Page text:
have cameras that work all around the firm. the branches record things. i went to go see it. they were going to show me what a bank robbery looked like and there was a live robbery at that time. there is nothing worse than seeing someone pull out a gun and point it at one of your teammates. we do everything we can to make ourselves less attractive to that activity. and the teams do a good job. david: you have used the word teammate a few times. it's a teammate like an employee, a colleague? why do you use the word teammate? brian: because we are in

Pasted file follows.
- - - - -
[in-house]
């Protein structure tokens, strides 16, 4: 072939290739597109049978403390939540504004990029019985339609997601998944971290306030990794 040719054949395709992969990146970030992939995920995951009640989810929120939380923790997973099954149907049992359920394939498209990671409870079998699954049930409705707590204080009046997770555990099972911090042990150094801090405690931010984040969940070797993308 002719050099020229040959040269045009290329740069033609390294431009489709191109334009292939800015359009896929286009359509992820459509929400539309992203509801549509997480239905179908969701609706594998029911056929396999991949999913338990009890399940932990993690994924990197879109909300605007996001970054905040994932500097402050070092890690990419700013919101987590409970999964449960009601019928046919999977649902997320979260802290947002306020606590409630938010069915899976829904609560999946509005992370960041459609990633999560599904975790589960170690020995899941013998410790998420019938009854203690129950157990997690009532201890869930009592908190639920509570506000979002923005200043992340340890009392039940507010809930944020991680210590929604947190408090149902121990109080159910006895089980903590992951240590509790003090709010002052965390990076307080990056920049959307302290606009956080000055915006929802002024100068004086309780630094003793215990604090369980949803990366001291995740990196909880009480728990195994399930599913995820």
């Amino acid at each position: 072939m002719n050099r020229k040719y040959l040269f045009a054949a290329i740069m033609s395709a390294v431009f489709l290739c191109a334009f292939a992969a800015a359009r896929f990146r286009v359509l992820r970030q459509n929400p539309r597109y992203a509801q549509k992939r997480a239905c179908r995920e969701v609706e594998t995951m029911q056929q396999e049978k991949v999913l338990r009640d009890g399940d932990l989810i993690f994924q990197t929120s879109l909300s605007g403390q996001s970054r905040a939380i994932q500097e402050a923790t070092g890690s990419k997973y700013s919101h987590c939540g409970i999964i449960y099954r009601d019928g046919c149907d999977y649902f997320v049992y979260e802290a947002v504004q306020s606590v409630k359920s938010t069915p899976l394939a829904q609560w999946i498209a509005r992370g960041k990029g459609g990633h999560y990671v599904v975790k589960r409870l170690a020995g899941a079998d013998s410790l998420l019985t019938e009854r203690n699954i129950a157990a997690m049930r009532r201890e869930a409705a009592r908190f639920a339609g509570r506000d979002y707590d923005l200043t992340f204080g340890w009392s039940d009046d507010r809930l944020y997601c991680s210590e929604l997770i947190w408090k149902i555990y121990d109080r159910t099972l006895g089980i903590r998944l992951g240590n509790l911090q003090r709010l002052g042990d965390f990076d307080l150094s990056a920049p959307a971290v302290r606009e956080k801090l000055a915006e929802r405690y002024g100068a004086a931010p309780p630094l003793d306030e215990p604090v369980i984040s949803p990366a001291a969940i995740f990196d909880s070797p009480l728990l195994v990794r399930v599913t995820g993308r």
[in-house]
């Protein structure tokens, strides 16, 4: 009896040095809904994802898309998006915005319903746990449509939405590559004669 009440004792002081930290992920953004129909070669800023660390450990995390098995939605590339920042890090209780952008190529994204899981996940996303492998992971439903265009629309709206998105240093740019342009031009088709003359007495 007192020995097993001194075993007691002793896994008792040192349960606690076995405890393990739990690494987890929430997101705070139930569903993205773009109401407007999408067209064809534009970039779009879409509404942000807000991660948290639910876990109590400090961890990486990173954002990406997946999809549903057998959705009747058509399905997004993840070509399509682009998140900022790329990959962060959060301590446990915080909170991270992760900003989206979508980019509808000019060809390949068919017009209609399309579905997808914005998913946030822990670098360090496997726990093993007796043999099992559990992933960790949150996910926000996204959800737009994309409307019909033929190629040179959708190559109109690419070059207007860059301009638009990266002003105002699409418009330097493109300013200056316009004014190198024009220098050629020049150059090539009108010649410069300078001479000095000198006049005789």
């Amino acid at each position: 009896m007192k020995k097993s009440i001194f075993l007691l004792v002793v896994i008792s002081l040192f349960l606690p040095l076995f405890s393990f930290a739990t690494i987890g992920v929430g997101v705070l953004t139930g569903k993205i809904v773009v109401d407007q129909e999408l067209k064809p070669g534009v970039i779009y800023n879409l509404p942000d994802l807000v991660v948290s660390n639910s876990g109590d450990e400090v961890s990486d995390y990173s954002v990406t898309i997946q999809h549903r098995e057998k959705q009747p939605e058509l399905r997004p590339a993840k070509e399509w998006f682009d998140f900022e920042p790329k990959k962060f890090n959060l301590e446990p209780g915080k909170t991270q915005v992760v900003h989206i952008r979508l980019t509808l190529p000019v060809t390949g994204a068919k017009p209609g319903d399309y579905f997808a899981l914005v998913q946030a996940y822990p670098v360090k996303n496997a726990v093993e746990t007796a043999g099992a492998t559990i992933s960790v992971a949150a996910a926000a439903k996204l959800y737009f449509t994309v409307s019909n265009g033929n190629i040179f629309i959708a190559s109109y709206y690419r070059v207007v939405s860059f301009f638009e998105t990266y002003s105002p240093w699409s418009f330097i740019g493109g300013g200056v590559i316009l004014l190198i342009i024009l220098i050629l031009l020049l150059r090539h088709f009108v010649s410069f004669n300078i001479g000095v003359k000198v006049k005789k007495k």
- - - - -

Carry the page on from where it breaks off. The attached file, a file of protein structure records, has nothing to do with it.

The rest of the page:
competition to beat the crap out of everyone else, and that is what teammates do. david: how is the diversity among your teammates? brian: we are half men, half women. david: minorities? brian: representative of population levels and ethnic breakdowns. we've got work to do in terms of sonority and some of the traditional financial advisor work, in terms of women. we have areas we need to work on. we know those. we are driving at them but we measure it carefully. six board members are women and have my manager team is women. so from top to bottom -- david: half of your management team is women? brian: yes. david: are they better than men? brian: i think you would have to ask them. david: today, if i wanted to graduate from college and get a good job, why should i want to go to a bank? is a bank a good career? do you think young people are coming in in greater numbers or lesser numbers to banks? brian: we bring in, you know, into the core training program, we have 1400 for the summer, and we hire about 1000 per year, just in the commercial and as corporate banking. you get more broadly in the company, we hire 4500 recent college graduates a year in the branch system. there is no doubt people want to work for us. it is a great career. it is a chance to help people --you know, people come to work for a company because they want